LETTING & ESTATE AGENT

Best buy-to-let returns are outside London

Best buy-to-let returns are outside London

A new report has highlighted Southampton as offering the highest potential returns for landlords nationwide, closely followed by Manchester, Nottingham and Blackpool.

The report by HSBC studied the latest data on buy-to-let returns using official data from the Office for National Statistics and Land Registry.

It found that while Southampton tops the list for highest rental yields overall, Reading and Brighton provided the biggest jump in potential returns for landlords last year.

The two commuter towns experienced the biggest increase in rental yield & returns from rent as a percentage of the property value & anywhere in the country last year.

Southampton, with rental yields of 8.73%, currently tops the list for rental returns. Manchester, Nottingham, Blackpool and Hull complete the top five locations with the best rental yield at 7.98%, 7.67%, 7.63% and 7.47% respectively.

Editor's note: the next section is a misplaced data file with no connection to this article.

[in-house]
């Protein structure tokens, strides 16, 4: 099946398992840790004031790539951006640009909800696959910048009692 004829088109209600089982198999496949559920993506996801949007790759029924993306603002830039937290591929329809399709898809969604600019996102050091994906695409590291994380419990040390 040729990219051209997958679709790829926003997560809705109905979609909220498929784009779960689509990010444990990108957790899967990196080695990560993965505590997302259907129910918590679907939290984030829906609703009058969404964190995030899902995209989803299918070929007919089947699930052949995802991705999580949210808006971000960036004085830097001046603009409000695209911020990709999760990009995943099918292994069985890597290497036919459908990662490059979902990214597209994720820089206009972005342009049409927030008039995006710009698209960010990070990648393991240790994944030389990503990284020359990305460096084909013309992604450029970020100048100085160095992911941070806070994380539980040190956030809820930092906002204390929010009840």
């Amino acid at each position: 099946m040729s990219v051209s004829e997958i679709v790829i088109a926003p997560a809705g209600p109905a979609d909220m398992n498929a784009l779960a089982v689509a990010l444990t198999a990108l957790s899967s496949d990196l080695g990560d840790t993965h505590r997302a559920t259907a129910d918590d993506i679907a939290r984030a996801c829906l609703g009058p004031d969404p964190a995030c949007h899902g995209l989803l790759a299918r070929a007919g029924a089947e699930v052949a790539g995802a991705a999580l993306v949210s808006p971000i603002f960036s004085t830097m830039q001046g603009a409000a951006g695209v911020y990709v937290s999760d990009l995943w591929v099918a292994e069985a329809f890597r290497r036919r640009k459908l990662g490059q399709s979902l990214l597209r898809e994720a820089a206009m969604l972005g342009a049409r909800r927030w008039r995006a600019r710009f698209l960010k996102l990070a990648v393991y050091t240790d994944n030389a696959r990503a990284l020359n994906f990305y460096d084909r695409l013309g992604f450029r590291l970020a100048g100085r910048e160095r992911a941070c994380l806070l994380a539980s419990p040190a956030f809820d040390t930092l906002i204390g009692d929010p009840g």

These areas offer the characteristics that make for excellent buy-to-let investment, according to the experts. These include relatively low house prices coupled with strong demand for rental property from large student and young professional populations.

The lowest yields were registered in areas such as London where recent price rises have been large and rapid, outpacing the growth in rents.

Peter Dockar, head of mortgages at HSBC, said: “House prices in the top-yielding locations – while still out of reach among many first time buyers – are relatively affordable for landlords investing in property and the demand from young professionals has pushed up rents and driven up the returns.

“London is often seen as the haven of property investment with many believing the streets are paved with gold. However, while the highest rents in the country are an attractive draw for landlords, high house prices in the capital squeeze yields and limit the returns available. As a result, returns can often be far more attractive in other areas so it certainly pays for landlords to do their research.”